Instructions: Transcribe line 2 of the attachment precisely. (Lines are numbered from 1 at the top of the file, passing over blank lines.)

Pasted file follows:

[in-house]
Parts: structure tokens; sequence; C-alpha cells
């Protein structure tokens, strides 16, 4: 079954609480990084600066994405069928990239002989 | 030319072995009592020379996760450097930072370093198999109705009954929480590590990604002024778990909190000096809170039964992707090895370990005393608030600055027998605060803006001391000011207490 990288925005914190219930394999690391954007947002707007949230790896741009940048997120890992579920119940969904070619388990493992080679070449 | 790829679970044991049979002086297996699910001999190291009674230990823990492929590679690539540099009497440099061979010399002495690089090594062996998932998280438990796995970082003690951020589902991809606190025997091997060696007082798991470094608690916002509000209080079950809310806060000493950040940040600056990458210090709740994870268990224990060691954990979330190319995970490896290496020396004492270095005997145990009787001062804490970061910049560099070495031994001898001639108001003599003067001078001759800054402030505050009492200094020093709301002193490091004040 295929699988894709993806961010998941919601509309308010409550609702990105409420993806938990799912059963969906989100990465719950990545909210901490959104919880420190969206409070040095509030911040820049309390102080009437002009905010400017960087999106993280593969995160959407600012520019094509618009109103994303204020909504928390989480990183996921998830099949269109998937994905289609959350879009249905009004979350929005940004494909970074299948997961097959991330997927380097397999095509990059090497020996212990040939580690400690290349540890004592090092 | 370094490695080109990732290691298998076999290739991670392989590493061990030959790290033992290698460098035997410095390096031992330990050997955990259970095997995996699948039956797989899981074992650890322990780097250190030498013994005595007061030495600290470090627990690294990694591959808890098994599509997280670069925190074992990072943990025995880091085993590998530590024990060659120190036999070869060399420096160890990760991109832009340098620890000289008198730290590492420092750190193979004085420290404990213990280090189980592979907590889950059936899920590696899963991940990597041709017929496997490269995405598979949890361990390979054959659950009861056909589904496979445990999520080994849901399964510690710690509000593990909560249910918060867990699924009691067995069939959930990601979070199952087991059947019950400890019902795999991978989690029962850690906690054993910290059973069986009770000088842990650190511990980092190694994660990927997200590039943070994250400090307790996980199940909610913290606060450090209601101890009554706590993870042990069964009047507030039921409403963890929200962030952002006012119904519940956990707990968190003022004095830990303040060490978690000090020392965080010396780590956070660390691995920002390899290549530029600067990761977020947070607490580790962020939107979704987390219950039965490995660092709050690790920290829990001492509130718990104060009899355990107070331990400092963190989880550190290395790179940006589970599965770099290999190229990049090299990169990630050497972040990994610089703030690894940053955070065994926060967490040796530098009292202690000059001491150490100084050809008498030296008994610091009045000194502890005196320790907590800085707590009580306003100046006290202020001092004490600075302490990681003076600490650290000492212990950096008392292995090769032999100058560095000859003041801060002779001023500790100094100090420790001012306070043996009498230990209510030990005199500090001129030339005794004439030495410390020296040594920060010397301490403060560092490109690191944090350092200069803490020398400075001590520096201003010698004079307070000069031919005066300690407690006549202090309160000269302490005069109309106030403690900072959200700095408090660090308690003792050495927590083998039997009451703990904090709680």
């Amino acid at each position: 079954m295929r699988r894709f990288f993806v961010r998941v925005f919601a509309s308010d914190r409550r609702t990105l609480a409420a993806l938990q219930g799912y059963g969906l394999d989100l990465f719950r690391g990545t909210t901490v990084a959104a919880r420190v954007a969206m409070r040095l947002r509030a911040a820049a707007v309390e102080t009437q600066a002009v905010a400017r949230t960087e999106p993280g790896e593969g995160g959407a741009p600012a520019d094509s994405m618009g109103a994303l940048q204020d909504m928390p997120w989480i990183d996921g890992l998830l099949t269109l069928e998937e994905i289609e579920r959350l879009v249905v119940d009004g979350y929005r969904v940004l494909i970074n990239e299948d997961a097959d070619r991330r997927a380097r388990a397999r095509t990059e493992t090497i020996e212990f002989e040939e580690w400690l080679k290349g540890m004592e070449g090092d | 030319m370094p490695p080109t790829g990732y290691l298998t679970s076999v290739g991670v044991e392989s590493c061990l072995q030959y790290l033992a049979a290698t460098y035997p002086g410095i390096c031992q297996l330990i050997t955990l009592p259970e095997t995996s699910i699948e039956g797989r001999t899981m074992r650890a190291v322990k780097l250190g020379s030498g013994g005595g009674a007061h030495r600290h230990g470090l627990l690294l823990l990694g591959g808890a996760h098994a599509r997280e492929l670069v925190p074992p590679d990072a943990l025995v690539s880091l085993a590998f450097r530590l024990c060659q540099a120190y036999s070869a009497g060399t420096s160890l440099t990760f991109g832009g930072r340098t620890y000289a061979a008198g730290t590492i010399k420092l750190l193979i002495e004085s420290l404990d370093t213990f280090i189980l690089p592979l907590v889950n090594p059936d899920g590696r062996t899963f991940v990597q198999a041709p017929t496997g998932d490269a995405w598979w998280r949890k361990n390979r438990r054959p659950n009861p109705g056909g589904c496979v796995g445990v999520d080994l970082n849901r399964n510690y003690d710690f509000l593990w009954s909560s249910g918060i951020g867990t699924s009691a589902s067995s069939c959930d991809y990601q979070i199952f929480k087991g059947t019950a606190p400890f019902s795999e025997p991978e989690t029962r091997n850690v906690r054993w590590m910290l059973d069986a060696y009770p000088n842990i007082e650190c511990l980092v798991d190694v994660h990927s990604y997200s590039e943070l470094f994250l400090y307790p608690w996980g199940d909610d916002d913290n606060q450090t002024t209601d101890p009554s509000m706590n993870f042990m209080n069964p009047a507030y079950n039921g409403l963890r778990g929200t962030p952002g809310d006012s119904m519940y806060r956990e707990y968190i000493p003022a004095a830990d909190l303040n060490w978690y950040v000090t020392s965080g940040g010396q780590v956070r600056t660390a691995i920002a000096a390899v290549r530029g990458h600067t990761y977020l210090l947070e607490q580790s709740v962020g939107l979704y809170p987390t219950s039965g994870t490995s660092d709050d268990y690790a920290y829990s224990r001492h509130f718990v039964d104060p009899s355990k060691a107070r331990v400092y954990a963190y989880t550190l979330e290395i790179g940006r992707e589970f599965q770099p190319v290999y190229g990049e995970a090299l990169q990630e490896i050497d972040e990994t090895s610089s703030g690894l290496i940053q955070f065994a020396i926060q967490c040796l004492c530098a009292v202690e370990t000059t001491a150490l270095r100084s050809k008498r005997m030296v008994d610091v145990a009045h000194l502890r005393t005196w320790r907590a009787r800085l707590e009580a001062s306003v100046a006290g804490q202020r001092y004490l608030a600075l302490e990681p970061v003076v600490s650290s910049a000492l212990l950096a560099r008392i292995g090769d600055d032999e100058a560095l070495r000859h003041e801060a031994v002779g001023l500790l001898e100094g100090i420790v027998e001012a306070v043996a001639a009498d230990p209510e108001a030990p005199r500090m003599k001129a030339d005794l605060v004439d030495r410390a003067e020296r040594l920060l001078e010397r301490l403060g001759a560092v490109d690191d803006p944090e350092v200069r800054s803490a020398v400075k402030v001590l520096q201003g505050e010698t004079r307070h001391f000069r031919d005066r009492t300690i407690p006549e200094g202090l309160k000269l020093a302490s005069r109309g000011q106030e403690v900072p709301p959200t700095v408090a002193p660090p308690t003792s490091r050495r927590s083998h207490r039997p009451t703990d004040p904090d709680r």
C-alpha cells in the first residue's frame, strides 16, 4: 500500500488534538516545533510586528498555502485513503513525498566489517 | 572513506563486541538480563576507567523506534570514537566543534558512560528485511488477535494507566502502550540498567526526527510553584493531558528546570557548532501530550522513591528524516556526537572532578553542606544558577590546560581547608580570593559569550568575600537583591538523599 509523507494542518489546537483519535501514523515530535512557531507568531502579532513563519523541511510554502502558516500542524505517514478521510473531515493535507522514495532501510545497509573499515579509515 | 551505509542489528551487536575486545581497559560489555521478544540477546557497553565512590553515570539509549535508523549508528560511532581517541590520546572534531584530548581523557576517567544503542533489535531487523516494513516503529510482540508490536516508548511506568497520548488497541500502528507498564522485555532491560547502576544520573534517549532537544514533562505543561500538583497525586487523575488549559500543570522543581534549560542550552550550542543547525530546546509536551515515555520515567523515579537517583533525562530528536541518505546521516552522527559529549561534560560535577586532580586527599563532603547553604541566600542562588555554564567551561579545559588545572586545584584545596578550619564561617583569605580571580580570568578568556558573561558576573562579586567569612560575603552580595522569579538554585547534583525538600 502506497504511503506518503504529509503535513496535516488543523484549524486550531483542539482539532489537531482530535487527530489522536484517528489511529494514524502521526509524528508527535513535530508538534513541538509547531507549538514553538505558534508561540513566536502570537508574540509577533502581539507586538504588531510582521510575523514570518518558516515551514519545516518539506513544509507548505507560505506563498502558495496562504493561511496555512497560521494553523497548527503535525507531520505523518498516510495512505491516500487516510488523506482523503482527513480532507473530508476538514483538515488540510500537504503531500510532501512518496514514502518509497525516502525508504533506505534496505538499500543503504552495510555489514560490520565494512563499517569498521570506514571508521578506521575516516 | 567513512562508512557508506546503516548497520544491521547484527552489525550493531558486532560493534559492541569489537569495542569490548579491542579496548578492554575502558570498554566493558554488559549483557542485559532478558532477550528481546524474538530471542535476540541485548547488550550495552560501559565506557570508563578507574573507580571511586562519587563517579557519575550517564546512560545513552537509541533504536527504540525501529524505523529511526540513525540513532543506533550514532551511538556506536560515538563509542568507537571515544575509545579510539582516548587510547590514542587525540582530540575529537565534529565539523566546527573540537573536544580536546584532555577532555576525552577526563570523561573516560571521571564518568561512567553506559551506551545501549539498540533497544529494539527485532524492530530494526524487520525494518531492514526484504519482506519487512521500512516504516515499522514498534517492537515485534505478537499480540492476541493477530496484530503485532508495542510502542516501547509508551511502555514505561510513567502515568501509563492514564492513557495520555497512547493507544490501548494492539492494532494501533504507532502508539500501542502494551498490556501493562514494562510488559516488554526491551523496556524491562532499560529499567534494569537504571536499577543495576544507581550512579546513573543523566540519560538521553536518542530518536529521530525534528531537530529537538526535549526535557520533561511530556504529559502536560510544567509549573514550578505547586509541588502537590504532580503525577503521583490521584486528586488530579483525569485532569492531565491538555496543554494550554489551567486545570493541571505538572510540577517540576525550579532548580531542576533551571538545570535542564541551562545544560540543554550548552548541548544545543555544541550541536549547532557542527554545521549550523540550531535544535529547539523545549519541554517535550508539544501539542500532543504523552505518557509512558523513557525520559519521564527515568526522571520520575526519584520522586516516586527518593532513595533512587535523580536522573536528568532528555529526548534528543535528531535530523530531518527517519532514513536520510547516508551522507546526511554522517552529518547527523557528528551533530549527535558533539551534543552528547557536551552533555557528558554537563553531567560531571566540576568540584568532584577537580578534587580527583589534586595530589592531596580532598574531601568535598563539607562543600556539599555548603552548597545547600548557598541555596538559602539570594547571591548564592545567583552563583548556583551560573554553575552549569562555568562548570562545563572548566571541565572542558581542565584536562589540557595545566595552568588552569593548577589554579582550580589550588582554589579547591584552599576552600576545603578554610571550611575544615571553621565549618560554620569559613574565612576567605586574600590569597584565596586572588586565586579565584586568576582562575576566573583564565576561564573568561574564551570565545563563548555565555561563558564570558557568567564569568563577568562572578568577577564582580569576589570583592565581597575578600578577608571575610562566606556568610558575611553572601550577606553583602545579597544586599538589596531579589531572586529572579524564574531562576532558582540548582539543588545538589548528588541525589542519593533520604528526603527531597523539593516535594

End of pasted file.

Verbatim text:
Parts: structure tokens; sequence; C-alpha cells